Retired butcher who stabbed blind wife of 60 years to ‘quieten her down’ spared jail

A 90-year-old retired butcher who stabbed his blind and ailing wife to “quieten her down” has been spared jail.

Edward Turpin got a carving knife from the kitchen and attacked Joan Turpin in bed at their home in Orpington, Kent, on 22 September last year.

Turpin was cleared of attempted murder and an alternative charge of wounding his wife of 60 years with intent.

However, a jury found him guilty of a lesser alternative charge of wounding on the basis he was reckless as to the injuries she might sustain.

On Wednesday, he was sentenced in his absence at the Old Bailey after being admitted to hospital with a chest infection and pneumonia.

The court heard how Turpin got a carving knife from the kitchen and injured his wife in bed, but said it was to “quieten her down” after she started screaming at night while trying to sleep.

At a previous hearing, Judge Alexia Durran noted it had been a “difficult case” as she adjourned sentencing to a later date.

She told the jury: “Mr Turpin has been unwell since he concluded his evidence last week. We will arrange a time for him to come to this court and I will sentence Mr Turpin for wounding.”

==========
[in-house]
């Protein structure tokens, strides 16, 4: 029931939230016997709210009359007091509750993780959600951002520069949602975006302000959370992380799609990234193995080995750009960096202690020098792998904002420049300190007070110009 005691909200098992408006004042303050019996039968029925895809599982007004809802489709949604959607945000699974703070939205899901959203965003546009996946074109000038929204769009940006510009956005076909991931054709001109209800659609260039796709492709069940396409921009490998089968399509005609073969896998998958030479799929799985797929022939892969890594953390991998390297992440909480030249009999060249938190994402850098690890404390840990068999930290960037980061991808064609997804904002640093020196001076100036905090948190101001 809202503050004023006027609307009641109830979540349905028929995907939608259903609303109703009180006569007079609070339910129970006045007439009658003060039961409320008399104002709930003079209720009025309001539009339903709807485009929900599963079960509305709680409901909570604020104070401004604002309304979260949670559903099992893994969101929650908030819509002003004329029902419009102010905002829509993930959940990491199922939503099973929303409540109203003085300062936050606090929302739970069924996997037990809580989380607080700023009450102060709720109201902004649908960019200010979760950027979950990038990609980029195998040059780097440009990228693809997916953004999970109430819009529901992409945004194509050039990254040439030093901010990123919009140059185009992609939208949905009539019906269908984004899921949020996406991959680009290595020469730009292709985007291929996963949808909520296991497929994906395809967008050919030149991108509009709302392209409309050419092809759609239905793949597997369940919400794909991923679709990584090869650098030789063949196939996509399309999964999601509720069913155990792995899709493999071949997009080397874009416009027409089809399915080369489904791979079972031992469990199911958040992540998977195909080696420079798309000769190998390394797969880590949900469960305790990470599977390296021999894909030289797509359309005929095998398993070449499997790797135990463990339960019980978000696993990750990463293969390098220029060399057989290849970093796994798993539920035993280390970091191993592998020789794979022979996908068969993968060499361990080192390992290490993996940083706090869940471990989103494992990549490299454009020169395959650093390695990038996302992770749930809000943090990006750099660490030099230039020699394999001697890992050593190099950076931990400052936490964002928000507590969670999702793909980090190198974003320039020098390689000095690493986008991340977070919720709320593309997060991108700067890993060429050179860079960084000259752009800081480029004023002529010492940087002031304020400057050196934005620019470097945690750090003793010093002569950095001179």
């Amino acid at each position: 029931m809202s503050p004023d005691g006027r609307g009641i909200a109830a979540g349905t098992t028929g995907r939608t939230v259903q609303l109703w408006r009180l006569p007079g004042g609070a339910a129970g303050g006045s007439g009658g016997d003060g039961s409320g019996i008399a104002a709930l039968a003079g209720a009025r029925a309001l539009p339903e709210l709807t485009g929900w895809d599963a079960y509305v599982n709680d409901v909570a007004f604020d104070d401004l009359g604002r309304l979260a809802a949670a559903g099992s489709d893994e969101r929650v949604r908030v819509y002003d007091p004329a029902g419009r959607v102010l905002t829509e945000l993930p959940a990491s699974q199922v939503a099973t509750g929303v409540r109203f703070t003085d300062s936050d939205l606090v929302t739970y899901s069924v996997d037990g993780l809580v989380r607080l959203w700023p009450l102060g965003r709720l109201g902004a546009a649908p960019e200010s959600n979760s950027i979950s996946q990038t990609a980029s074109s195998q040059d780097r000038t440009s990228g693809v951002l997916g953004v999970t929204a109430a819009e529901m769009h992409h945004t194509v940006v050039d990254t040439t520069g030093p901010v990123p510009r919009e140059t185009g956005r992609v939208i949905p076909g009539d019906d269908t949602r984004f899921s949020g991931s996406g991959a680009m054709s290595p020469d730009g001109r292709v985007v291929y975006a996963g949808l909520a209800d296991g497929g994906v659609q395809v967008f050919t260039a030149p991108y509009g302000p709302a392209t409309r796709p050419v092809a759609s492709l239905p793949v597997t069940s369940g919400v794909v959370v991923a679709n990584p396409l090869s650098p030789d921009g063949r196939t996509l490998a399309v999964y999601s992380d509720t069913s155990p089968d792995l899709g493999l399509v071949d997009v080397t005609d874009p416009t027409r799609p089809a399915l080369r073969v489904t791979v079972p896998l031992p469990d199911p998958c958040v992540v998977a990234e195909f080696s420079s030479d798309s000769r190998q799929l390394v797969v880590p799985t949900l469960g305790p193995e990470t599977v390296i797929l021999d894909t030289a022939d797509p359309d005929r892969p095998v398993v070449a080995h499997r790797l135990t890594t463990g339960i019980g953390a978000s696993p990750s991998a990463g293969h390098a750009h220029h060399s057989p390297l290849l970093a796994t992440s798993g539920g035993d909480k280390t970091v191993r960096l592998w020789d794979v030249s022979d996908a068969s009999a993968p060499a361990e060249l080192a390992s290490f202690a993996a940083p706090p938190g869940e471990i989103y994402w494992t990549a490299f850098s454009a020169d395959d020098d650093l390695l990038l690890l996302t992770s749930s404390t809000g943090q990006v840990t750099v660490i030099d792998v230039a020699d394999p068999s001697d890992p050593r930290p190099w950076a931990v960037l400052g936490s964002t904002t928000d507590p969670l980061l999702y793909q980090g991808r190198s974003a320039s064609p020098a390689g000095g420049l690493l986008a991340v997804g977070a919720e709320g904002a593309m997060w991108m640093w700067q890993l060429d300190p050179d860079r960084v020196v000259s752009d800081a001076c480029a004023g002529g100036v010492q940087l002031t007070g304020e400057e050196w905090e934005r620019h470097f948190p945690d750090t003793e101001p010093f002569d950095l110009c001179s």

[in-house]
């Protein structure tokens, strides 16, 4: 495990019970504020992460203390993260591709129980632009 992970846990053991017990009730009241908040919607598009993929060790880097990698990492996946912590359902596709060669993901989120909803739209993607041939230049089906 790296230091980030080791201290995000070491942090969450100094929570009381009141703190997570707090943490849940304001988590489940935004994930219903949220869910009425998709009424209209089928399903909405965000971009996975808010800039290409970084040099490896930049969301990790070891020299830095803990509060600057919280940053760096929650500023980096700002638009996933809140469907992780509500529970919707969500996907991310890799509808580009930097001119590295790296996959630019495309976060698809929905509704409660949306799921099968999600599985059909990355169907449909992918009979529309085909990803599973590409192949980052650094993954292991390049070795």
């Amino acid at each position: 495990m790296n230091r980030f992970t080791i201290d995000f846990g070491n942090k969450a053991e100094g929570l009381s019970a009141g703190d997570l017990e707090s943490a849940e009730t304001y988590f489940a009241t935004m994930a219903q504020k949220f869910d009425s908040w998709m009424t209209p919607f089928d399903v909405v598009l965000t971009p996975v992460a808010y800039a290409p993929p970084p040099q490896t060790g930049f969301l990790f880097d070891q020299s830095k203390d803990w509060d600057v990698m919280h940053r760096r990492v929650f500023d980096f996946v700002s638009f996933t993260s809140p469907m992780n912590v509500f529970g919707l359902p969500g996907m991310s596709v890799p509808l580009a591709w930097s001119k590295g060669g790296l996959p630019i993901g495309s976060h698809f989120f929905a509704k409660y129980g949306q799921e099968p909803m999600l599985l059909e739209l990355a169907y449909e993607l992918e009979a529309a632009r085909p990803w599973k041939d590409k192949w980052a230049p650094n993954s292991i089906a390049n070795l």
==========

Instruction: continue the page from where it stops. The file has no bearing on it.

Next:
The court was told Turpin had been admitted to hospital and was waiting to see a consultant. He had been on bail on the condition of limited contact with his wife who is in a care home.

The court heard that while her injuries had healed, the psychological impact had been great.

Jurors had heard that Ms Turpin, who has lost her eyesight, suffers diabetes and needs a catheter, had become increasingly dependent on her husband’s help.

Turpin felt he could “no longer cope” and, at about 1.30am, attacked his wife in their bed before turning the knife on himself, the court heard.

He made a 999 call immediately after the attack and told the operator: “I don’t want to stop the bleeding. We want to die.” He was said to have added: “She’s been ill, she’s come home, all she’s done is got on my nerves. I’ve just burst. I’ve just gone.”

Giving evidence, Turpin, who spent years working in Smithfield meat market in central London, said the “last thing” he wanted was to harm his wife.

He rejected the suggestion he had been implying the couple were taking part in a suicide pact, telling jurors: “We had 60 good years and all I want to do is, you know, carry on life.”

The couple are still married and Turpin phones his wife at the care home, where she now lives, twice a day, he said.

Ms Turpin defended her husband’s record as a “wonderful man” who never “laid one finger” on her prior to the incident.

In a video interview after the attack, she said: “It’s a long time to be married to someone to fall out of love with.

“I adore him and he adores me.”

Judge Alexia Durran noted it had been a ‘difficult case’

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